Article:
Working in a multinational company in a tough economy like ours leaves you with only one option which is to Innovate for growth. Product innovation is the only way to unlock new growth and profitability. With the rising cost of commodities, government policy changes on duties and taxes, constant change in consumer behaviour and the unending squeeze in consumer income, the only way for multinationals to remain relevant in business is by translating these challenges into opportunities to innovate for growth.
What disruptive techniques would you say companies can adopt to drive business growth?
Companies planning for disruption could adopt 2 techniques:
- Deliberate strategy: With this technique, companies make the choice of disruption through careful research, data gathering, financial analysis and planning. This usually takes years of research and planning with a dedicated project team in place to plan and execute the disruptive Innovation. This is the most common technique adopted by big multinationals.
- Emergent Strategy: This is a more spontaneous approach where disruption happens as a result of unplanned events. i.e. with the advent of the Coronavirus in China, The MD of Fine Hygienic Holding seized the moment to turn around a lot of his company by adding the production of 210 times reusable face masks to his product offering. This is a company than previously majored in Toilet papers and diaper production but with an unplanned event, he took the onus upon himself to Innovate and disrupt the Asian/middle east market with this unique facemask offering that commands higher price point than the existing facemasks in the market but offers better value to the consumer.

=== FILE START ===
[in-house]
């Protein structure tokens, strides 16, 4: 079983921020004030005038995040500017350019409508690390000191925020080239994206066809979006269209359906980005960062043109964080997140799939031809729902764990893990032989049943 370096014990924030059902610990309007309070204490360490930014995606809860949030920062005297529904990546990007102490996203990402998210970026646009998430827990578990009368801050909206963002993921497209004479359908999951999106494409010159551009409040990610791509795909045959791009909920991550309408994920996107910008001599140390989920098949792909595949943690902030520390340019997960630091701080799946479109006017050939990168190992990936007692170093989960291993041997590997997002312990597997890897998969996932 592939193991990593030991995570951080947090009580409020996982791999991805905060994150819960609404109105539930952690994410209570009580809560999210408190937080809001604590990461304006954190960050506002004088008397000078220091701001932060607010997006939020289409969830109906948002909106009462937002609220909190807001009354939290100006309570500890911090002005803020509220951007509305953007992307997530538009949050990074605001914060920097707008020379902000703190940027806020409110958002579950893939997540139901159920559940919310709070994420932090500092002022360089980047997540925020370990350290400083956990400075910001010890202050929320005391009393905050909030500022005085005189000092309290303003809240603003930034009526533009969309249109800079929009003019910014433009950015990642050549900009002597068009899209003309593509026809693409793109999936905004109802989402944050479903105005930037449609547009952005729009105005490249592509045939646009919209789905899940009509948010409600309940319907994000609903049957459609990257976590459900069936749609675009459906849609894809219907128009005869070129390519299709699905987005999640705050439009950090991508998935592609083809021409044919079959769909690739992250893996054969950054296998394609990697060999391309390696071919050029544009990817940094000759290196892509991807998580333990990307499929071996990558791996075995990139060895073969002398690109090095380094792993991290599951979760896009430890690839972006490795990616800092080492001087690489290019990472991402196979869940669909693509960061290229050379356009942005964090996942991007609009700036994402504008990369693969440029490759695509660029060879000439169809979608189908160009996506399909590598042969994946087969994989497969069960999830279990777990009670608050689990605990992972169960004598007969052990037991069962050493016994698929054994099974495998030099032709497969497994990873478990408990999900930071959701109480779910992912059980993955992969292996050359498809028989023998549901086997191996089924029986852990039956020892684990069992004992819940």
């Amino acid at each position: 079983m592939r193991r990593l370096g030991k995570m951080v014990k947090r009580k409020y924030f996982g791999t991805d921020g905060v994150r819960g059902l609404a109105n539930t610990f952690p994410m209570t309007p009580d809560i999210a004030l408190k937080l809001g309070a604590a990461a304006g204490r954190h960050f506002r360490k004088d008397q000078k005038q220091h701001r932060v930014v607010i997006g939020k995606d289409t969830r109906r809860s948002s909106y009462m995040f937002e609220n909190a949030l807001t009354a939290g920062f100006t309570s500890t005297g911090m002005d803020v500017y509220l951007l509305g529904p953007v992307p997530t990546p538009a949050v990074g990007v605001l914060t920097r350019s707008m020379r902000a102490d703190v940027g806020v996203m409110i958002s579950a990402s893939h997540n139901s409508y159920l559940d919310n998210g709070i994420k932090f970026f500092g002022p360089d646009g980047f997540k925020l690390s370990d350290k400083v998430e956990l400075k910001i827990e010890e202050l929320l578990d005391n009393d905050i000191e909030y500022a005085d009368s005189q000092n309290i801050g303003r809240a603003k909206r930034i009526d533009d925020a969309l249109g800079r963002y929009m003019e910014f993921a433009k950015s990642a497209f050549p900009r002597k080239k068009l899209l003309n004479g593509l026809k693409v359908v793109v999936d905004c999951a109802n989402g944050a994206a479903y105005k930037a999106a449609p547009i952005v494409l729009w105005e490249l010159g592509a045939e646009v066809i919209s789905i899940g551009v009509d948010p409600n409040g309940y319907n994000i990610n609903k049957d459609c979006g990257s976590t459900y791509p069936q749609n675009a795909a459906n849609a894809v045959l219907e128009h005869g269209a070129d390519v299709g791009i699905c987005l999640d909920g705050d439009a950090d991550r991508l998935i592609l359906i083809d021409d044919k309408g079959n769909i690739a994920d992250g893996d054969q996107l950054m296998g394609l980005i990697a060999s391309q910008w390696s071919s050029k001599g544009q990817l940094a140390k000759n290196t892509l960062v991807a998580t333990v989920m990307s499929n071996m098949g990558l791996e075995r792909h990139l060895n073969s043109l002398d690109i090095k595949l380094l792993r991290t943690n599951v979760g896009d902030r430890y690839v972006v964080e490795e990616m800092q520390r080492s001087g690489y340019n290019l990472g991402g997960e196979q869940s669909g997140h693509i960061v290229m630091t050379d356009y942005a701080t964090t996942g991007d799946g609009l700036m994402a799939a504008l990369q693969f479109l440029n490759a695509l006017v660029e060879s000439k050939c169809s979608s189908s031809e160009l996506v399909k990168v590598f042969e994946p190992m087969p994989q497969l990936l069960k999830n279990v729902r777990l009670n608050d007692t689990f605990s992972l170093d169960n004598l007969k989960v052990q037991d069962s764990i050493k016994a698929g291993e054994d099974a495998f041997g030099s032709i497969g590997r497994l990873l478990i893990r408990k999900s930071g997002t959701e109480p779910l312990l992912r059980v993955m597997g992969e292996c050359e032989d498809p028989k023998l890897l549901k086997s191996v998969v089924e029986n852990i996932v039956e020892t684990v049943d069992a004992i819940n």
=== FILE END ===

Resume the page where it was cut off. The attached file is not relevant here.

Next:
What new concepts have you been inspired by that has caused a shift in the way you approach business challenges.
I’m very much inspired by the disruption in education with the new wave of online courses which ranges from short courses to long term courses, B.Sc’s and MBA degrees that can be earned right from your bedroom or office without stepping into a physical class. This wave of online studies has changed the face of education in Nigeria and around the world putting an end to geography thus enabling more people to stay connected with learning at their own pace in the comfort of their bedrooms. This has influenced the way I approach business challenges as I am able to engage with my team, customers and target audience using online platforms to deploy new ideas, make sale pitches, conduct research and get feedback via online tools and platforms.
What #innovationmoment have you experienced in your career so far? (We define an #innovationmoment as something you’ve been a part of or have witnessed that has been incredibly life-changing and impactful to others) Can you share?
My #innovationmoments would be the launch of Baileys delight. A light lush crème liquor with a taste of African honey that is produced here in Nigeria by Nigerians for the drinking pleasure of Nigerians. It was a first of its kind and afforded many Nigerians the opportunity to unwind with an affordable but indulgent crème liquor from the house of Guinness.